36 Scopus citations


Background: Most milk-allergic children tolerate baked milk. Objective: To investigate the effect of more frequent versus less frequent introduction of higher doses of more allergenic (less heat-denatured) forms of milk (MAFM) on progression to tolerance. Methods: Milk-allergic children were challenged with increasing doses of MAFM; baked foods were incorporated into the diet; challenges were repeated at 6- or 12-month intervals over 36 months. Results: A total of 136 children (70% males) were enrolled in the active group (median age, 7 years). At baseline, 41 (30%) reacted to muffin, 31 (23%) to pizza, 11 (8%) to rice pudding, 43 (32%) to non–baked milk; and 10 (7%) tolerated non–baked milk. Children who tolerated baked milk but reacted to non–baked liquid milk were randomized to MAFM challenges every 6 months (n = 41) or 12 months (n = 44). At month 36, 61% children in the 6-month and 73% in the 12-month escalation groups tolerated MAFM. Overall, 41 (48%) children who ingested baked-milk diet became tolerant to non–baked milk; no difference was seen between 6- and 12- month escalations. Among children who reacted to muffin at baseline and continued avoidance, 20% developed tolerance to baked milk and 0% tolerated non–baked milk. None of the 34 children who qualified for inclusion but chose not to take part in the active study became tolerant to any form of milk by history. Conclusions: Majority of children tolerated baked milk at baseline. Baked-milk diets were associated with progressive immunomodulation. Most children who incorporated baked milk into their diet progressed to tolerating MAFM, but there was no advantage to more frequent attempts to escalate to MAFM, per intention-to-treat analysis.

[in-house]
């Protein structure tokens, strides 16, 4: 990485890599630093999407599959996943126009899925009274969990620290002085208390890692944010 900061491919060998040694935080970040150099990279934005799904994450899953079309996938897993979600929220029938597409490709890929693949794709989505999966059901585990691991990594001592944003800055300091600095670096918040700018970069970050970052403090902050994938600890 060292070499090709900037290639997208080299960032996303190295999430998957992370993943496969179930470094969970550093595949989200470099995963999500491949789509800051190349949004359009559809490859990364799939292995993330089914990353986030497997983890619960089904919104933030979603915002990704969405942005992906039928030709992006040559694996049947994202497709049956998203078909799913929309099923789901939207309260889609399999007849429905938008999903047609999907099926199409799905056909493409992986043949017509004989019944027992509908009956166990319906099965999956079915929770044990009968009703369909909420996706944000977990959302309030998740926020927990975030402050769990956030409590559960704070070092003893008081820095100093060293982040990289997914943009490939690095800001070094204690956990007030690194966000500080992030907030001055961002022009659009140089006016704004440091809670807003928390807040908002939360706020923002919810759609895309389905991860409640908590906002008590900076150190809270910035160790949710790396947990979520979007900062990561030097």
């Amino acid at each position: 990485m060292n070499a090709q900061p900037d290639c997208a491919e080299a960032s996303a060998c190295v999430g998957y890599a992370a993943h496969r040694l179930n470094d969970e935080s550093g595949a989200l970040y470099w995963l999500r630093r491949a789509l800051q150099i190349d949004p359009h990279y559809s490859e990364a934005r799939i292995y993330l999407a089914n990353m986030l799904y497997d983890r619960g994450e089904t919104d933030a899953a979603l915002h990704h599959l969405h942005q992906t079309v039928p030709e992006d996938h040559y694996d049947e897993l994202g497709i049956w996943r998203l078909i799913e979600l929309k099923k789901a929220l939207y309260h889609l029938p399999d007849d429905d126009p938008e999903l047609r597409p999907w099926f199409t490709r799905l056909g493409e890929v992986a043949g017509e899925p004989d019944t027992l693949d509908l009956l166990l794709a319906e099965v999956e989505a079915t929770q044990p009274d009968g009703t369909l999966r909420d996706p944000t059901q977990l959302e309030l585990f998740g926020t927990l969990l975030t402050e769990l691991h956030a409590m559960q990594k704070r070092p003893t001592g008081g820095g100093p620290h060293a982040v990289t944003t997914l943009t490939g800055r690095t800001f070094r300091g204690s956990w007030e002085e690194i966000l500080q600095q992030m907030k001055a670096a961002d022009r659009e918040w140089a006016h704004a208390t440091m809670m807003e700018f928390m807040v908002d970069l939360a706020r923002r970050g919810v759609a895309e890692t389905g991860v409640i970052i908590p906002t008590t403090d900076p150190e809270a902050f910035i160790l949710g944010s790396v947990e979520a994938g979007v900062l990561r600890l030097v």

Original languageEnglish
Pages (from-to)486-495.e5
JournalJournal of Allergy and Clinical Immunology: In Practice
Issue number2
StatePublished - Mar 2018


  • Baked-milk diet
  • Food allergy
  • Milk allergy
  • Oral immunomodulation
  • Oral immunotherapy
  • Oral tolerance


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